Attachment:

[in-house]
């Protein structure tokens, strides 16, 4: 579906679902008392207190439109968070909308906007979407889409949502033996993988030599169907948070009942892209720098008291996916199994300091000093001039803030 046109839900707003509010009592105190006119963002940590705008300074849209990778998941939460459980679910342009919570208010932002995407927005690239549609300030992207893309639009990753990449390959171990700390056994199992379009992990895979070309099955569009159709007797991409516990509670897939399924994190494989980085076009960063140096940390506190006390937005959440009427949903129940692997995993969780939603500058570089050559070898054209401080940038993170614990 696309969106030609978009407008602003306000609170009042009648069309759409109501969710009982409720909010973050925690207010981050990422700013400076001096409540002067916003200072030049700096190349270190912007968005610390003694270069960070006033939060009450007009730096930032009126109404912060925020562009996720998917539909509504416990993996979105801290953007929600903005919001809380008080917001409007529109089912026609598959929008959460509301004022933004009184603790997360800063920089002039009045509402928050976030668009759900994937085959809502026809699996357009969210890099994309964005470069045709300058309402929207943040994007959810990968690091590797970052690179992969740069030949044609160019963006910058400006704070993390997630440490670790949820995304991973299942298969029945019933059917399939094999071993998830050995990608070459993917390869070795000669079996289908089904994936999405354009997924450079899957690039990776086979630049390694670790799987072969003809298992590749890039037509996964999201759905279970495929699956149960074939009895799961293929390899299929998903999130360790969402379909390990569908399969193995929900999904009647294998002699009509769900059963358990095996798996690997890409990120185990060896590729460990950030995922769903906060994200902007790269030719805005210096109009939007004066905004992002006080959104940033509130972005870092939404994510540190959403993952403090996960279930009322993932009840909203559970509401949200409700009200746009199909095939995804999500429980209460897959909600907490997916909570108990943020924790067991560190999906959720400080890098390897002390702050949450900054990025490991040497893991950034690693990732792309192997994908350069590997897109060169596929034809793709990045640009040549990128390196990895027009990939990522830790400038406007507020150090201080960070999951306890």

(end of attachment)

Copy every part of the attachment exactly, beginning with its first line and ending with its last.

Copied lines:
[in-house]
């Protein structure tokens, strides 16, 4: 579906679902008392207190439109968070909308906007979407889409949502033996993988030599169907948070009942892209720098008291996916199994300091000093001039803030 046109839900707003509010009592105190006119963002940590705008300074849209990778998941939460459980679910342009919570208010932002995407927005690239549609300030992207893309639009990753990449390959171990700390056994199992379009992990895979070309099955569009159709007797991409516990509670897939399924994190494989980085076009960063140096940390506190006390937005959440009427949903129940692997995993969780939603500058570089050559070898054209401080940038993170614990 696309969106030609978009407008602003306000609170009042009648069309759409109501969710009982409720909010973050925690207010981050990422700013400076001096409540002067916003200072030049700096190349270190912007968005610390003694270069960070006033939060009450007009730096930032009126109404912060925020562009996720998917539909509504416990993996979105801290953007929600903005919001809380008080917001409007529109089912026609598959929008959460509301004022933004009184603790997360800063920089002039009045509402928050976030668009759900994937085959809502026809699996357009969210890099994309964005470069045709300058309402929207943040994007959810990968690091590797970052690179992969740069030949044609160019963006910058400006704070993390997630440490670790949820995304991973299942298969029945019933059917399939094999071993998830050995990608070459993917390869070795000669079996289908089904994936999405354009997924450079899957690039990776086979630049390694670790799987072969003809298992590749890039037509996964999201759905279970495929699956149960074939009895799961293929390899299929998903999130360790969402379909390990569908399969193995929900999904009647294998002699009509769900059963358990095996798996690997890409990120185990060896590729460990950030995922769903906060994200902007790269030719805005210096109009939007004066905004992002006080959104940033509130972005870092939404994510540190959403993952403090996960279930009322993932009840909203559970509401949200409700009200746009199909095939995804999500429980209460897959909600907490997916909570108990943020924790067991560190999906959720400080890098390897002390702050949450900054990025490991040497893991950034690693990732792309192997994908350069590997897109060169596929034809793709990045640009040549990128390196990895027009990939990522830790400038406007507020150090201080960070999951306890």